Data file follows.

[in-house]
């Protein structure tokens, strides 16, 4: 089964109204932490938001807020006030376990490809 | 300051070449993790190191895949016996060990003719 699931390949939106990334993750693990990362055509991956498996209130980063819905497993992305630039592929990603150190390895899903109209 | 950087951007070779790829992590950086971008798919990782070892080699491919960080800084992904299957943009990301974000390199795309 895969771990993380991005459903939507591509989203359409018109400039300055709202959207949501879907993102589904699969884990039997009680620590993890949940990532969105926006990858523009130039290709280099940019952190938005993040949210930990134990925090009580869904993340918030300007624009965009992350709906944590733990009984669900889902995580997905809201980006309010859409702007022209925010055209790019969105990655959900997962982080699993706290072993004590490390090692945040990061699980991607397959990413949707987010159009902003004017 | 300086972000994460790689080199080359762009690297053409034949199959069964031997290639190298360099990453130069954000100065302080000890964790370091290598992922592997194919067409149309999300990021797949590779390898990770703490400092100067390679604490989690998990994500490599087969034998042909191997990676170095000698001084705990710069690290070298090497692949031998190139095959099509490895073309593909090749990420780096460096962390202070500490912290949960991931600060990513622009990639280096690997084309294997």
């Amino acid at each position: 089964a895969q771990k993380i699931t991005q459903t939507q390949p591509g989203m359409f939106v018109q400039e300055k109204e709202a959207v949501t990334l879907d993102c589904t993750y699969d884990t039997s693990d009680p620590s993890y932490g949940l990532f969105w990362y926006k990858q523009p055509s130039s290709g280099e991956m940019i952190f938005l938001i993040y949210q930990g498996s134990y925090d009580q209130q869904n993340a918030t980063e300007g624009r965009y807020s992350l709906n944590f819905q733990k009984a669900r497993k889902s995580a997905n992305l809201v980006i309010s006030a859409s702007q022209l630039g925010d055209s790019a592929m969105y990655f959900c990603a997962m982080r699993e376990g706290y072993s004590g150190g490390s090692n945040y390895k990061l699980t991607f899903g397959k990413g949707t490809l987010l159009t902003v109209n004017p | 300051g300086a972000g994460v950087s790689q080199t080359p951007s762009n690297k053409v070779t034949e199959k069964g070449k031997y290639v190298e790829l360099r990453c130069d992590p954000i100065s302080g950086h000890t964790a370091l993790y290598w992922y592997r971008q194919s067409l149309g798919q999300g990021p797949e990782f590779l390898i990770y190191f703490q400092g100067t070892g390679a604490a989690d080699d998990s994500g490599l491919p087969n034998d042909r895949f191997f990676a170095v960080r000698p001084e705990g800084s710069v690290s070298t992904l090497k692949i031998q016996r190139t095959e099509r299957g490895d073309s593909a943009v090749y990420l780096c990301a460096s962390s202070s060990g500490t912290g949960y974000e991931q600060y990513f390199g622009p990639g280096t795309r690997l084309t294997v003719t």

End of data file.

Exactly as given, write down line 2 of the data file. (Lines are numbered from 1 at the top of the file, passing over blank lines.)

């Protein structure tokens, strides 16, 4: 089964109204932490938001807020006030376990490809 | 300051070449993790190191895949016996060990003719 699931390949939106990334993750693990990362055509991956498996209130980063819905497993992305630039592929990603150190390895899903109209 | 950087951007070779790829992590950086971008798919990782070892080699491919960080800084992904299957943009990301974000390199795309 895969771990993380991005459903939507591509989203359409018109400039300055709202959207949501879907993102589904699969884990039997009680620590993890949940990532969105926006990858523009130039290709280099940019952190938005993040949210930990134990925090009580869904993340918030300007624009965009992350709906944590733990009984669900889902995580997905809201980006309010859409702007022209925010055209790019969105990655959900997962982080699993706290072993004590490390090692945040990061699980991607397959990413949707987010159009902003004017 | 300086972000994460790689080199080359762009690297053409034949199959069964031997290639190298360099990453130069954000100065302080000890964790370091290598992922592997194919067409149309999300990021797949590779390898990770703490400092100067390679604490989690998990994500490599087969034998042909191997990676170095000698001084705990710069690290070298090497692949031998190139095959099509490895073309593909090749990420780096460096962390202070500490912290949960991931600060990513622009990639280096690997084309294997």